Ways to Improve Your Drive-thru – Part 2

Last week I gave you my thoughts on #1-25 of Daniel Smith’s article “100 Ways to Improve Your Drive Thru.” This week I’ll take a look at #25-50.  Similar to the first batch, there are certain suggestions that I don’t agree with. However, my opinion is merely that. Going through each item and being able to think about how it would affect your given location is what is most important.  So take a read and let me know your thoughts.

Management continued…

26- Hire for personality. Engaging, articulate, and naturally pleasant personalities are specifically effective in the drive-thru.

There seems to be a lot of head trash nowadays about the responsibility, dependability, and professionalism of the younger generation.  In fairness I have encountered this first hand myself.  What I found is that if you take the time to find the right people (no matter what their age) rather than trying to plug holes, you’ll find those with the characteristics above.

27- Train the talent. With speed and accuracy essential, thorough training enhances drive-thru efficiency. Drive-thru staff must know the ins and outs of both the menu and the drive-thru operation.

Yes, of course training is important. What is equally important is cross-training. Have each employee work different parts of the entire restaurant, not just the drive-thru. This way they will understand the importance each area has on the other.

28- Make the drive-thru positions coveted spots. With greater responsibility, provide a greater reward, such as a higher wage.

This is fine if you view the drive-thru as the heartbeat of your business. Keep in mind the drive-thru tends to be much more transactional and impersonal than the face-to-face interaction at the counter.

29- Go off site. With a singular focus on sales and accuracy, outsourced order-taking staffers receive thorough training, including upselling and add-on sales strategies.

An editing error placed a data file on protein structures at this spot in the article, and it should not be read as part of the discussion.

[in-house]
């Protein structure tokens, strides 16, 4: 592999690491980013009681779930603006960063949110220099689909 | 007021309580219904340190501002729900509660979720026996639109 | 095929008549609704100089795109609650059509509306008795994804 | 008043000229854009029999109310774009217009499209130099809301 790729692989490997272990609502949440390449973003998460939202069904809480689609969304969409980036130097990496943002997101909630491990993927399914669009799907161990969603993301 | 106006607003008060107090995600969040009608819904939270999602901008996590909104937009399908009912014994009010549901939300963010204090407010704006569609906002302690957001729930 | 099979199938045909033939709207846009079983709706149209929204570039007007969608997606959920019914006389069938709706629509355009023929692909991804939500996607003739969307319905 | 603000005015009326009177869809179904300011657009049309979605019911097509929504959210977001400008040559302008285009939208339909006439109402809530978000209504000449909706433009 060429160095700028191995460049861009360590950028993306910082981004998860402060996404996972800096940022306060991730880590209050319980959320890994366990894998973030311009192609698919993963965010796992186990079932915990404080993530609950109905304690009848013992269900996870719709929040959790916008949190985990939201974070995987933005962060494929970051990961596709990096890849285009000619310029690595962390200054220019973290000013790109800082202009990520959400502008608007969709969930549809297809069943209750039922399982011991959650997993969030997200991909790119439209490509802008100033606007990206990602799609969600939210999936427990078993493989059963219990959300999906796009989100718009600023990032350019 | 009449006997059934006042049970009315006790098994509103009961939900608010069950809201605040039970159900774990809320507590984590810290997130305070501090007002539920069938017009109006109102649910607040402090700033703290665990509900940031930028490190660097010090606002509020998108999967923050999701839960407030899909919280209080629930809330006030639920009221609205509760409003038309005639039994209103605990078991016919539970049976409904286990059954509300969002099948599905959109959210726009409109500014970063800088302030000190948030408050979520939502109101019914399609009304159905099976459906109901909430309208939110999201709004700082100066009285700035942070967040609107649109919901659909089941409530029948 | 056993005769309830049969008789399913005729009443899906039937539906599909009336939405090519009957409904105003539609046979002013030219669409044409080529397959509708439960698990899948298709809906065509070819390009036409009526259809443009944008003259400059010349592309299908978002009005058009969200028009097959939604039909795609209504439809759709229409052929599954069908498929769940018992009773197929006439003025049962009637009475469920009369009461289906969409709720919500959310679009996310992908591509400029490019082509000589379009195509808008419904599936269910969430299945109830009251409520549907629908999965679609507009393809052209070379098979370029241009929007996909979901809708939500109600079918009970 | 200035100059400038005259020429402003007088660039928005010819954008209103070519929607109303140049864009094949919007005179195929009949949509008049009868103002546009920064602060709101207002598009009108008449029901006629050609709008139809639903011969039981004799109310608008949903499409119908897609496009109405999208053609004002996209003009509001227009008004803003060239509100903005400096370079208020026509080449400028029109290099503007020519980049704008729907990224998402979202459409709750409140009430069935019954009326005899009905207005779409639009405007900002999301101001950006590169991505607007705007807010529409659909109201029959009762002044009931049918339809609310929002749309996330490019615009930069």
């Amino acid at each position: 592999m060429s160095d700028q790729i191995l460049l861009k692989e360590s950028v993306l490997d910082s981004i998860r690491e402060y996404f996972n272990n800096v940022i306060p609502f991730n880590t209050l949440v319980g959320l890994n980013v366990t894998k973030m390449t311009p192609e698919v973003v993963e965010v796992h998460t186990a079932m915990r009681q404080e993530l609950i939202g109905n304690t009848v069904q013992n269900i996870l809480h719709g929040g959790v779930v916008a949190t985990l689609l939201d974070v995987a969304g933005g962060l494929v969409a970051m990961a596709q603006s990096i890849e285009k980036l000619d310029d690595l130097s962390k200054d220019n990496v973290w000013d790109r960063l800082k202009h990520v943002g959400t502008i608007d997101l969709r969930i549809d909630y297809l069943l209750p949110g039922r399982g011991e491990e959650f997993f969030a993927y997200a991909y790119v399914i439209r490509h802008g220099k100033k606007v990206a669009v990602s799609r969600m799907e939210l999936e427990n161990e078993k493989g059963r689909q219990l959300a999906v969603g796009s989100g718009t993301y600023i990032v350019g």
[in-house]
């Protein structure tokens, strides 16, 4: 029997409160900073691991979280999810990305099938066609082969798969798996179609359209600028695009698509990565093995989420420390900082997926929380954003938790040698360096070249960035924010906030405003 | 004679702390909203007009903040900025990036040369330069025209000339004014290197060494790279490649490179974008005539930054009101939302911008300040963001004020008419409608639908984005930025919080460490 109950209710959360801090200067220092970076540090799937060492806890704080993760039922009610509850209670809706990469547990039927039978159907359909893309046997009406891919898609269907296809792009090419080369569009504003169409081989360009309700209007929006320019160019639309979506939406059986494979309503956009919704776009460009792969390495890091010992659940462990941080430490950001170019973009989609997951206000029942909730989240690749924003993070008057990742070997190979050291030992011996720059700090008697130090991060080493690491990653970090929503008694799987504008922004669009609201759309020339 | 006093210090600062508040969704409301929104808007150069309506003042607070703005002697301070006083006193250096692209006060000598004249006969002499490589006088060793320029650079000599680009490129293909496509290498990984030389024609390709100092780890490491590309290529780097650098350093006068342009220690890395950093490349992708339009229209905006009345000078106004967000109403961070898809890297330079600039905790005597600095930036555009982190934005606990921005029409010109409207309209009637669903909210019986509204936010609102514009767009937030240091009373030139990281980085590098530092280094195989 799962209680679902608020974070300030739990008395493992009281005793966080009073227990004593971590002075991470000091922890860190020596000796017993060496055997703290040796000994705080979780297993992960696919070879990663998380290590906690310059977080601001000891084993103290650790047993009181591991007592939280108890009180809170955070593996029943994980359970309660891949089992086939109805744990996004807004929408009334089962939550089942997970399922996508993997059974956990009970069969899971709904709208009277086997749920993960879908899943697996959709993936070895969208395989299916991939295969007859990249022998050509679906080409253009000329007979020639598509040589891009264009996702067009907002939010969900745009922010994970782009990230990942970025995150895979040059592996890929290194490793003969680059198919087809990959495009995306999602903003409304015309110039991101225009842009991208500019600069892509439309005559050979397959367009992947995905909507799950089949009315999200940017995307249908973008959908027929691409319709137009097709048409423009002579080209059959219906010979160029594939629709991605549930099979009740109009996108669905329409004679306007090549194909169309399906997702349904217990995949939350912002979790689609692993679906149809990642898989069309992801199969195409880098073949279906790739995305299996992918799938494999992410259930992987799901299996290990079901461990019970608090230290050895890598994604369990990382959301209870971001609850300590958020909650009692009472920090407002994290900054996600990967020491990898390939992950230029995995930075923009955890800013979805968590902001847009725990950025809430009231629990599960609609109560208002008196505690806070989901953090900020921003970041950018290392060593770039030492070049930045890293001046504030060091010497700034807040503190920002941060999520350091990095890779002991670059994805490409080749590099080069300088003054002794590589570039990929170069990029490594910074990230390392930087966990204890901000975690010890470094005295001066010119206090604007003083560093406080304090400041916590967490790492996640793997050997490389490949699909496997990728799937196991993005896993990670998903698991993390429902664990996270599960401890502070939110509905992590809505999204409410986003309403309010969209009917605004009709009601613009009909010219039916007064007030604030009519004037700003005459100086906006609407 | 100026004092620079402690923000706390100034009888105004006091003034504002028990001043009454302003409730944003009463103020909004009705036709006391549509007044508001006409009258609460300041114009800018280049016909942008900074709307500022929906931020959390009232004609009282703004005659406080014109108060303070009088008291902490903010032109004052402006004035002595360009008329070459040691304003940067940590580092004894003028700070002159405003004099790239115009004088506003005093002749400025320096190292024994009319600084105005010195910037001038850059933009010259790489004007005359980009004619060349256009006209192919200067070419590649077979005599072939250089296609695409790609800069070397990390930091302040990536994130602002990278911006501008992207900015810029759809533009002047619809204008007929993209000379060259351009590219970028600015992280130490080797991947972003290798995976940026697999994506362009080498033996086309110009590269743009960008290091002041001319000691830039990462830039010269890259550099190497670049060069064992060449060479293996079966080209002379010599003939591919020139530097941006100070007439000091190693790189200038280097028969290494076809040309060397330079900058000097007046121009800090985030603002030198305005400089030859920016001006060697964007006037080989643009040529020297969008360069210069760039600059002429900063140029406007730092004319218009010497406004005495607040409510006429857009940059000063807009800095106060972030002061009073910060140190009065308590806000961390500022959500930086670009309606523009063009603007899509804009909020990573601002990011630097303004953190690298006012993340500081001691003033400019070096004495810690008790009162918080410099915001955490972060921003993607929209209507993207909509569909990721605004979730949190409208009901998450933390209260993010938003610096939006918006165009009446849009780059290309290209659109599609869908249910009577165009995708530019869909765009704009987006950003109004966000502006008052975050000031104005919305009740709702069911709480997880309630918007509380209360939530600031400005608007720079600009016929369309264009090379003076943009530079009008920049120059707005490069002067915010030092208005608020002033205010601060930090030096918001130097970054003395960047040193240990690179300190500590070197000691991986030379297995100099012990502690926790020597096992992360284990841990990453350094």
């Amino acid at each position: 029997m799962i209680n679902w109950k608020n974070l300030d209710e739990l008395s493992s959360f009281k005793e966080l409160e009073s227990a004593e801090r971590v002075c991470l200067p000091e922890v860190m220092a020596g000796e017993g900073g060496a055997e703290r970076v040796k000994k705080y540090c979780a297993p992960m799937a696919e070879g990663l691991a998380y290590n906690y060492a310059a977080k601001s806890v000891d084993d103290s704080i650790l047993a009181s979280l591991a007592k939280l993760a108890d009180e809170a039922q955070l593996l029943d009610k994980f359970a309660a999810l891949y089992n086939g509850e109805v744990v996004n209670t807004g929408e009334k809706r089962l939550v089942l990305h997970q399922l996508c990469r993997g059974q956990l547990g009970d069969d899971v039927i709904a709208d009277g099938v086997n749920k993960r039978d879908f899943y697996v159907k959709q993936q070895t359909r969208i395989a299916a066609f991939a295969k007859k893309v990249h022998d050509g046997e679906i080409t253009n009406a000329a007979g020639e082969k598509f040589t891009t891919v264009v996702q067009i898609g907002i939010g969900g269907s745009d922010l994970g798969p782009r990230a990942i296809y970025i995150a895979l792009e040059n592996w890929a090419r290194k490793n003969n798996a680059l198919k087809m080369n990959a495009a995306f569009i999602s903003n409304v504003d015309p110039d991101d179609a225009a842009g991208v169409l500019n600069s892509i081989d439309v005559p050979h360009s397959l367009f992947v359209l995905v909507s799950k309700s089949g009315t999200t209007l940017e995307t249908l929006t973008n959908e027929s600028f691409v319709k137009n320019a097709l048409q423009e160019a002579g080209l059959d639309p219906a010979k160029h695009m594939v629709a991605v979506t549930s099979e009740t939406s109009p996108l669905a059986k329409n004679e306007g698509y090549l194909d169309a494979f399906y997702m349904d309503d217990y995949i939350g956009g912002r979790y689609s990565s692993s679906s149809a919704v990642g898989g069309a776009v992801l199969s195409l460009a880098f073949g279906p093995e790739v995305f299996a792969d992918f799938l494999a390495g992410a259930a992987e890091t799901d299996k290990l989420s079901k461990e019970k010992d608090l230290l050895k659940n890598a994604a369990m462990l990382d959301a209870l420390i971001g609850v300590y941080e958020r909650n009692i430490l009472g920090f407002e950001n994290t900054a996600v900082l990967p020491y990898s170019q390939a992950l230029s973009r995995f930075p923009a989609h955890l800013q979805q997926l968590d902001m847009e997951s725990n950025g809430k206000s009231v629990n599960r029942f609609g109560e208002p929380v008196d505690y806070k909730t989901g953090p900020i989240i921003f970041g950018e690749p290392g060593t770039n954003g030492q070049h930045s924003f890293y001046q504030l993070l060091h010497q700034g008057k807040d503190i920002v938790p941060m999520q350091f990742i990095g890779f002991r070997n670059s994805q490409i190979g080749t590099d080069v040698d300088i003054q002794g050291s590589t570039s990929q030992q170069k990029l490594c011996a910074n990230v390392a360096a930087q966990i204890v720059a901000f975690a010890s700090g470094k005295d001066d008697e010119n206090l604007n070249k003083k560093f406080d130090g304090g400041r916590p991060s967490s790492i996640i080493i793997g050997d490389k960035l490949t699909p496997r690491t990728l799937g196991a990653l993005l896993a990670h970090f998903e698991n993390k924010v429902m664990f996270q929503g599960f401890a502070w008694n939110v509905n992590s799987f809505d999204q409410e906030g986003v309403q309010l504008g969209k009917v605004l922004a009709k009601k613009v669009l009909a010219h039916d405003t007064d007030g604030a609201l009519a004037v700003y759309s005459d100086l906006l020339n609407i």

This is being seen more and more. The orders are actually being taken by someone “off-site” so that the staff can focus solely on producing an accurate order. You have to be careful with this.  Going “off-site” could cause a lot of confusion if someone disputes what they received in the bag.

30- Given the business a drive-thru produces, it cannot (and should not) be an afterthought. From design to staffing, give it the best.

We have talked a lot about this in the past.  The decision to have or add a drive-thru should not be taken lightly.  There is a decent investment that would have to be made but it usually does become your greater revenue stream. However, you should never think that a drive-thru will fix the fact that you are struggling at the “turnstiles.”

31- Appoint a troubleshooting staff member who is capable of stepping in wherever necessary to fix drive-thru issues.

I am not too sure if Daniel is referring to issues pertaining to order inaccuracies or technical issues. If the former, the point person should always be the Manager on duty. The latter would be the communications or drive-thru company you worked with.

32- Cross-train staff. As much as specialization has a purpose, team members who can understand and fill multiple drive-thru roles increase efficiency.

Completely agree and addressed this in #27.

33- For multi-store operations, consolidate speed-of-service data from multiple stores into a single database to quickly identify problems.

Not only will this approach help you identify problems, it will also help you identify efficiencies. Perhaps one location stacks 3 cars between the drive-thru and window and the other stacks 2.  How does that impact the speed?

34- Brainstorm improvement ideas with the drive-thru crew.

This is an example of empowering the employees. Everybody likes to have their voice heard and feel like they are contributing to something.  Also, you just may get an idea that takes your operation to the next level.


Drive Through Menu BoardsLook and Feel

35- From litter on the ground to hazy windows, dirty and ill-maintained drive-thrus negatively impact consumer confidence.

Yes, general maintenance and cleanliness is encouraged.

36- Not only do well-lit areas allow guests to better read menu boards and instill a sense of safety, but brightness has a positive impact on people.

You can also add to this that each of our driving skills varies.  The more lit, curbed and lined a drive-thru is will help drastically decrease the potential of bumps and scrapes along the whole drive-thru lane.

37- Maximize the distance of Dumpsters and exterior bathrooms from the drive-thru lane to limit unpleasant odors.

Yes, dumpsters should be placed in the deepest darkest corner of your lot, but I hope you didn’t need Daniel and I to tell you that.

38- Signage should be easy to read and non-cluttered. Resist any urge to post paper notes.